The Ducks, The Devils, and The GOAT

 Written by: Chase Tibbles, AAE for Ellensburg Downtown Association 


Head Coach of the Duke Blue Devils Mike Krzyzewski (pronounced SHUH-SHEV-SKI), but better known as coach K, is widely recognized as one of, if not THE greatest college basketball coaches of all time. Only John Wooden from UCLA is in the discussion for the GOAT (Greatest Of All Time), but the hall of fame coach has run into some PR issues following the 2016 NCAA tournament.

The former West Point graduate has constructed one of the most impressive resumes that a coach could ever dream of, and is respected so much that he coaches the USA Olympic Basketball team. You could almost call him the Peyton Manning of college basketball coaches. In part because of his success, but also because of the bad press that they have both attracted (for the first time) in the twilight of their careers.

After the Duke Blue Devils lost to the Oregon Ducks in the sweet sixteen of the 2016 NCAA tournament, coach K had a few choice words for Oregon’s star forward Dillon Brooks that sparked controversy for the coach. He decided to extend his coaching hand outside of the blue uniforms and tell the Oregon player that his celebration was excessive. That “[he] is better than that”. Although some may see this as encroachment onto another coach’s turf, the player took it as constructive criticism and was extremely respectful about it. The coaches response, though, is what warranted scrutiny.

When questioned about the post-game interaction, the coach denied that it happened.

“I didn’t say that,” Krzyzewski told reporters when asked about the exchange after the game Thursday. “You can say whatever you want. Dillon Brooks is a hell of a player. I said, ‘You’re a terrific player.’ And you can take whatever he said and then go with it, all right?”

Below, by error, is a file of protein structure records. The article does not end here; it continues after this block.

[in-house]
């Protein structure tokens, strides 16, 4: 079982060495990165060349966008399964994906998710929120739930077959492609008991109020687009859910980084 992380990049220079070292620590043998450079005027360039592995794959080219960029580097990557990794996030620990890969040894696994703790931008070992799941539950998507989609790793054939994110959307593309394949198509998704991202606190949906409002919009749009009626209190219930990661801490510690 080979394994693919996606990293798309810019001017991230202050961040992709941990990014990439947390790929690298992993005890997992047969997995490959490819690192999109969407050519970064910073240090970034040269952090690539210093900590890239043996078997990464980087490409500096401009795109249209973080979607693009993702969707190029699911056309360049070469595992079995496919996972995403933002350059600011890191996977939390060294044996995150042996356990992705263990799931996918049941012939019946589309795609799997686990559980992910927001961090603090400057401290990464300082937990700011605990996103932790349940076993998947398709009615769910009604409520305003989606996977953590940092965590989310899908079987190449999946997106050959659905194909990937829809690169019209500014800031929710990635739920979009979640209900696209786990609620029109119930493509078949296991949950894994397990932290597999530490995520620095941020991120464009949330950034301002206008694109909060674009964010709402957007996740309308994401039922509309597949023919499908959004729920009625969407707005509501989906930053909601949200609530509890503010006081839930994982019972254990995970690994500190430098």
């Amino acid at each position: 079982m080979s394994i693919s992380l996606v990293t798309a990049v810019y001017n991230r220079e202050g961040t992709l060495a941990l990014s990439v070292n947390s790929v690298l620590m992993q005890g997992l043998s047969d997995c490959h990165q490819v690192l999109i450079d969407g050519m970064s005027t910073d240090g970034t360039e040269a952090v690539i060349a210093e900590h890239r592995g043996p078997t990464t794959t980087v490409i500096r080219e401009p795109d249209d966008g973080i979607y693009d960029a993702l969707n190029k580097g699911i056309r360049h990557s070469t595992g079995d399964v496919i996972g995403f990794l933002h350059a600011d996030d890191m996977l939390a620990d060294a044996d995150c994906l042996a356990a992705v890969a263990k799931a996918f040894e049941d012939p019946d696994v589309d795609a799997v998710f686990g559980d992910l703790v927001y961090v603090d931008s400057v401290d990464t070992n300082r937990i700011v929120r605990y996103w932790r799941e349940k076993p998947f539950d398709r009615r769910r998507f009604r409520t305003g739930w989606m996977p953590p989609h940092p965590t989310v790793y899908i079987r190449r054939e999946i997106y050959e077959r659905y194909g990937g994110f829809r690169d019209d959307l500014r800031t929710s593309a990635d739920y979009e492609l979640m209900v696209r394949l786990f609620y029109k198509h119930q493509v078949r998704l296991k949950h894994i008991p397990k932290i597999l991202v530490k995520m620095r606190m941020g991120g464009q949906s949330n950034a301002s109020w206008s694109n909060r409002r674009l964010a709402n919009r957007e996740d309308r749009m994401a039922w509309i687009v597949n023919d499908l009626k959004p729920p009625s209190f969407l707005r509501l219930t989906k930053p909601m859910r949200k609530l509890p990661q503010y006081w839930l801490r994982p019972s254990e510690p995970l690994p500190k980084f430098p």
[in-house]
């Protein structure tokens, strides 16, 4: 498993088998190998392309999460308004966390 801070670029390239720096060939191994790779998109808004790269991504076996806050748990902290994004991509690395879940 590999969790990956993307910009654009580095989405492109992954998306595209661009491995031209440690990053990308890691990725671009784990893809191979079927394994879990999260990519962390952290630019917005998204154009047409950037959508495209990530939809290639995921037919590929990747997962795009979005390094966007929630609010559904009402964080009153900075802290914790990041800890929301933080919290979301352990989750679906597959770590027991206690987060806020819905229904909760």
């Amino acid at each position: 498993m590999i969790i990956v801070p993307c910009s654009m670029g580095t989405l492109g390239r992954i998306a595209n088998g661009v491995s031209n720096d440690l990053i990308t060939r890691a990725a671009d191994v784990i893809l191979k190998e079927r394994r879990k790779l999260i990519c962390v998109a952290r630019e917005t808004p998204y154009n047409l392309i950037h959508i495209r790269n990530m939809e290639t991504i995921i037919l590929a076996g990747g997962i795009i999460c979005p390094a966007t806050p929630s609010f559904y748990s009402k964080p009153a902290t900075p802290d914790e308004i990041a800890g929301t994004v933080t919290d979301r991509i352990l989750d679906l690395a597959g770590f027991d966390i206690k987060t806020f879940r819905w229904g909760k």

For a coach who lives and breathes blue, coach K just got caught red handed in his lie to the reporters. In public relations, when a crisis arises we are supposed to tell the truth, tell it all, tell it fast, and move on. It is safe to say the coach K did not follow this model very well.

His immaculate history has been his best defense for this issue. Up until this controversy, the coach has done as good a job as any at maintaining his reputation. Over his 36 year tenure at Duke he has been one of the most respected men in sports. His demeanor demands respect, but in the most comforting and approachable way.

Jimmy Valvano (Jimmy V), a highly influential basketball coach who passed away from cancer in 1993, even accredited him with being an even better person than he is a coach during his highly moving speech at the ESPY awards (that I personally consider one of the greatest speeches of all time).

All this begs the question as to why coach K decided to lie to the reporters. In the grand scheme of things, this is a very minor event that (deservedly) probably won’t affect his reputation too much, but as a public relations major, his response makes me cringe. He could not have handled this situation worse. He lied about what he said ( most likely because his behavior has never been in question before) and then made a weak attempt at apologizing which actually seemed to fuel the fire even more.

Most people who followed the story will probably tell you that coach K handled this pretty much as poorly as you can, but nobody can be mad at that face too long. Although he looks a little like Pee-wee Herman in the picture above… which is unsettling for a number of reasons, but was the only picture labeled for reuse.


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